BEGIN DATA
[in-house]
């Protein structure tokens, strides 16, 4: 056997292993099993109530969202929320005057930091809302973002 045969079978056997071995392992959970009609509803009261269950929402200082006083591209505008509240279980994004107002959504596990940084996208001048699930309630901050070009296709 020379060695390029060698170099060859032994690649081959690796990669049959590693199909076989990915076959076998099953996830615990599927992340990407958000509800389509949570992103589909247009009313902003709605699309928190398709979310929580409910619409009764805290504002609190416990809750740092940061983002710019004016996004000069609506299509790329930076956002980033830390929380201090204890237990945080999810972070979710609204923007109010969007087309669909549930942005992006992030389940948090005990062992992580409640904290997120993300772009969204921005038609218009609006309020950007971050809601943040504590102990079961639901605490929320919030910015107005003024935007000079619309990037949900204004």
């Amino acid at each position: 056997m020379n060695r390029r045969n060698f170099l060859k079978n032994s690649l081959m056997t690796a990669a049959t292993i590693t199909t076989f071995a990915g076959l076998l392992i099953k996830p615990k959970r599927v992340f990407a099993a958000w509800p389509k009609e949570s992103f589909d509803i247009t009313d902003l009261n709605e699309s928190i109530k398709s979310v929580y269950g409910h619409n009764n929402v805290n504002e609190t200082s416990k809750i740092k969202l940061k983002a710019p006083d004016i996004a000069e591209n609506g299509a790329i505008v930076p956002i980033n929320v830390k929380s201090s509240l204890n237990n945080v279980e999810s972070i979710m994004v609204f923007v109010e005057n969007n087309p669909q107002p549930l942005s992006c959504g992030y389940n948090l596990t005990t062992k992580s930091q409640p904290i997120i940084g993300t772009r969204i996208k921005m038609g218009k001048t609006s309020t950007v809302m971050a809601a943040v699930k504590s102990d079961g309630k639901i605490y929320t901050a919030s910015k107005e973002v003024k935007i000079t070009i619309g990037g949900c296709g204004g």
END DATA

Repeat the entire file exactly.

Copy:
[in-house]
């Protein structure tokens, strides 16, 4: 056997292993099993109530969202929320005057930091809302973002 045969079978056997071995392992959970009609509803009261269950929402200082006083591209505008509240279980994004107002959504596990940084996208001048699930309630901050070009296709 020379060695390029060698170099060859032994690649081959690796990669049959590693199909076989990915076959076998099953996830615990599927992340990407958000509800389509949570992103589909247009009313902003709605699309928190398709979310929580409910619409009764805290504002609190416990809750740092940061983002710019004016996004000069609506299509790329930076956002980033830390929380201090204890237990945080999810972070979710609204923007109010969007087309669909549930942005992006992030389940948090005990062992992580409640904290997120993300772009969204921005038609218009609006309020950007971050809601943040504590102990079961639901605490929320919030910015107005003024935007000079619309990037949900204004």
């Amino acid at each position: 056997m020379n060695r390029r045969n060698f170099l060859k079978n032994s690649l081959m056997t690796a990669a049959t292993i590693t199909t076989f071995a990915g076959l076998l392992i099953k996830p615990k959970r599927v992340f990407a099993a958000w509800p389509k009609e949570s992103f589909d509803i247009t009313d902003l009261n709605e699309s928190i109530k398709s979310v929580y269950g409910h619409n009764n929402v805290n504002e609190t200082s416990k809750i740092k969202l940061k983002a710019p006083d004016i996004a000069e591209n609506g299509a790329i505008v930076p956002i980033n929320v830390k929380s201090s509240l204890n237990n945080v279980e999810s972070i979710m994004v609204f923007v109010e005057n969007n087309p669909q107002p549930l942005s992006c959504g992030y389940n948090l596990t005990t062992k992580s930091q409640p904290i997120i940084g993300t772009r969204i996208k921005m038609g218009k001048t609006s309020t950007v809302m971050a809601a943040v699930k504590s102990d079961g309630k639901i605490y929320t901050a919030s910015k107005e973002v003024k935007i000079t070009i619309g990037g949900c296709g204004g």